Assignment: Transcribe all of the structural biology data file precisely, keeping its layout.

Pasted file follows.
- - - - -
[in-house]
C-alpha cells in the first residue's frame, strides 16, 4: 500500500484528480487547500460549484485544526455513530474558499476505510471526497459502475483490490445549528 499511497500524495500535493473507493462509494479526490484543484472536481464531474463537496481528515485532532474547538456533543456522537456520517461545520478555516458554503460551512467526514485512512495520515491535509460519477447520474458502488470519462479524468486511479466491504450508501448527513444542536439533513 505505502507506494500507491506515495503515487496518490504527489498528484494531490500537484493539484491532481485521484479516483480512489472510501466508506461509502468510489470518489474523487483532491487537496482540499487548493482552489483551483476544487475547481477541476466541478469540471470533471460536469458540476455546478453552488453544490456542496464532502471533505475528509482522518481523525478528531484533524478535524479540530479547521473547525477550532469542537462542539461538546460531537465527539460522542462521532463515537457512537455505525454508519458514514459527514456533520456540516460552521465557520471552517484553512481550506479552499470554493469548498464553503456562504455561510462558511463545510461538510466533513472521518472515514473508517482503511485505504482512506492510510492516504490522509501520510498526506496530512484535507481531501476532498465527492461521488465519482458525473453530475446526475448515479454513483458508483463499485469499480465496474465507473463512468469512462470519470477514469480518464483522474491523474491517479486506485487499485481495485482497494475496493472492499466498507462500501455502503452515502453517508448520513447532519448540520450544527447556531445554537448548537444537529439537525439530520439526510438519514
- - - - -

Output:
[in-house]
C-alpha cells in the first residue's frame, strides 16, 4: 500500500484528480487547500460549484485544526455513530474558499476505510471526497459502475483490490445549528 499511497500524495500535493473507493462509494479526490484543484472536481464531474463537496481528515485532532474547538456533543456522537456520517461545520478555516458554503460551512467526514485512512495520515491535509460519477447520474458502488470519462479524468486511479466491504450508501448527513444542536439533513 505505502507506494500507491506515495503515487496518490504527489498528484494531490500537484493539484491532481485521484479516483480512489472510501466508506461509502468510489470518489474523487483532491487537496482540499487548493482552489483551483476544487475547481477541476466541478469540471470533471460536469458540476455546478453552488453544490456542496464532502471533505475528509482522518481523525478528531484533524478535524479540530479547521473547525477550532469542537462542539461538546460531537465527539460522542462521532463515537457512537455505525454508519458514514459527514456533520456540516460552521465557520471552517484553512481550506479552499470554493469548498464553503456562504455561510462558511463545510461538510466533513472521518472515514473508517482503511485505504482512506492510510492516504490522509501520510498526506496530512484535507481531501476532498465527492461521488465519482458525473453530475446526475448515479454513483458508483463499485469499480465496474465507473463512468469512462470519470477514469480518464483522474491523474491517479486506485487499485481495485482497494475496493472492499466498507462500501455502503452515502453517508448520513447532519448540520450544527447556531445554537448548537444537529439537525439530520439526510438519514